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Who and What’s Behind the Blockades Disrupting Canada’s Rails

A long-running dispute over a pipeline in British Columbia has turned into a national political storm, caused layoffs in the rail industry and raised broader economic fears.

After a two-week period that elevated the national political temperature, disrupted much of rail service in eastern Canada and led to layoffs, Prime Minister Justin Trudeau called for an end to the blockades in support of hereditary Wet’suwet’en chiefs in British Columbia.

It started as a solidarity protest along a key railway line in Ontario by a small group of Mohawks. But it ballooned into a series of nationwide disruptions of various sizes and duration. Traffic was snarled in cities, ports were cut off and British Columbia’s legislature was effectively closed off. While some of the other protests, like the first one, mainly involved other Indigenous groups, many have included non-Indigenous individuals who appeared to be acting more in opposition to energy pipelines than in sympathy with the Wet’suwet’en hereditary chiefs’ land claims.

One factor in Mr. Trudeau not calling for an end to the barricades earlier, as I wrote earlier this week, was the lingering memories of standoffs between police and Indigenous people in Oka, Quebec, and Ipperwash, Ontario, during the 1990s.

[Read: As Canada’s frustrations grow over rail blockade, Trudeau gets heckled.]

In Oka, an early police move led to an officer’s death and escalated the situation to the point where the Royal Canadian Mounted Police and the army moved in. When the Ontario Provincial Police, acting on what was ultimately determined to be unfounded rumors, stormed protesters at Ipperwash, one of them was killed. In both cases, it was never determined who was responsible.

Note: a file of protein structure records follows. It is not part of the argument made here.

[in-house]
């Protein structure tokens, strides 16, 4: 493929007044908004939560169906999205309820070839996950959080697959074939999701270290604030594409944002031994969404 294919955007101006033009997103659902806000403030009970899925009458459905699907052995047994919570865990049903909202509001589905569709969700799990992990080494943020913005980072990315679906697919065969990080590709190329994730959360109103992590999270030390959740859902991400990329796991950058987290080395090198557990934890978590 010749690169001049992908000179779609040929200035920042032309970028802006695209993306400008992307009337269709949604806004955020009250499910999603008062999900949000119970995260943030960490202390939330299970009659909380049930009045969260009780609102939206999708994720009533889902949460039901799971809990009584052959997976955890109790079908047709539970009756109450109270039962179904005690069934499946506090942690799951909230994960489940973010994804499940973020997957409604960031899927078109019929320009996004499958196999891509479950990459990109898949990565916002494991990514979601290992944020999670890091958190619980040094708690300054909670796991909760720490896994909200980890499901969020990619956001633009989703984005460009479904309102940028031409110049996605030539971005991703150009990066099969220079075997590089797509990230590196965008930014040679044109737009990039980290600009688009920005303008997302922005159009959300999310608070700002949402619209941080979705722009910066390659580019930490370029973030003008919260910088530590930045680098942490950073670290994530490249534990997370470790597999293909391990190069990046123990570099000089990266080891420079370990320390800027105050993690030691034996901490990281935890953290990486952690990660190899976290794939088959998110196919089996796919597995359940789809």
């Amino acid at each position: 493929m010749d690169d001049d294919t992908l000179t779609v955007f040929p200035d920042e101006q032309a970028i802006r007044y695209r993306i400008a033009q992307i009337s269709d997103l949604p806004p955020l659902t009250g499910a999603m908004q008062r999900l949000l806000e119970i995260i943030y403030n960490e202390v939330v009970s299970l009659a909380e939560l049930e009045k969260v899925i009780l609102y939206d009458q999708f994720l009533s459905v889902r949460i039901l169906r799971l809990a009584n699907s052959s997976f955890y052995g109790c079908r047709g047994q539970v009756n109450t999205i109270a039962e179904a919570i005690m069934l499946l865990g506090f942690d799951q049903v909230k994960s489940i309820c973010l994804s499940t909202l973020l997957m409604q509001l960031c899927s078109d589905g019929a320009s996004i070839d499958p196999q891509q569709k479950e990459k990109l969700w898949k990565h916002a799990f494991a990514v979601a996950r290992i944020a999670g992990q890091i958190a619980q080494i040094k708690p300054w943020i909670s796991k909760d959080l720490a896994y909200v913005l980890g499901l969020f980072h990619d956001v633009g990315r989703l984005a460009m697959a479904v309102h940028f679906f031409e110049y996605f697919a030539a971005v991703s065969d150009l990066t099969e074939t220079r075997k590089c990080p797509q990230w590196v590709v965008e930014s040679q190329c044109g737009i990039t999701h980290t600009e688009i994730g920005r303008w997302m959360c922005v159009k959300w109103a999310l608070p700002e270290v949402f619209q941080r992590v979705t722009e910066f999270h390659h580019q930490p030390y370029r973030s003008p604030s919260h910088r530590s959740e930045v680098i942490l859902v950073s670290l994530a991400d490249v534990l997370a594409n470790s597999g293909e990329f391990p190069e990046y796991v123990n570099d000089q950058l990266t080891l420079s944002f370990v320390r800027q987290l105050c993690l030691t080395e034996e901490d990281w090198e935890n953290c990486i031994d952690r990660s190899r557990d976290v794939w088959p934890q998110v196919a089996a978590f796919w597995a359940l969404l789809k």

The current blockades have largely remained peaceful, even when a counter protest group tore down barriers on train tracks in Edmonton. But this situation involves a large array of people, agendas and issues that span much of the country. So here’s a brief guide to the players and the issues:

Fracking, along with persistently low natural gas prices. New techniques like hydraulic fracturing will soon make the United States, the main user of Canadian natural gas, self-sufficient in the fuel.

The answer proposed by both Liberal and New Democratic governments in British Columbia is a plant that will liquefy natural gas near Kitimat, where tankers bound for Asia will be filled. The plant is being built by a group led by Shell and Petronas, the latter being a Malaysian oil and gas company.

For more than a year, the Wet’suwet’en hereditary chiefs have been trying to block construction of a pipeline linking B.C.’s gas fields to that plant. Known as Coastal GasLink, it’s a project of TC Energy, the pipeline company known until recently as TransCanada.

Because the pipeline is entirely within the province’s boundaries, the federal government had no significant role in its approval.

Not at all. Like any group in Canada, there’s not unanimity among the members of the Wet’suwet’en on this or most other major issues. But figuring out what the consensus is within their community is a difficult task in part because the First Nation has two different leaderships.

The 20 band council along the route all support the pipeline project, which is committed to hiring Indigenous people and to spending millions of dollars with Indigenous businesses.

But the band councils, which are elected, were put in place by the federal government in 19th century. So many people within the traditional community view their authority as being limited to narrowly defined reserve lands and recognize the hereditary chiefs as the authority over traditional lands.

In a case brought by…

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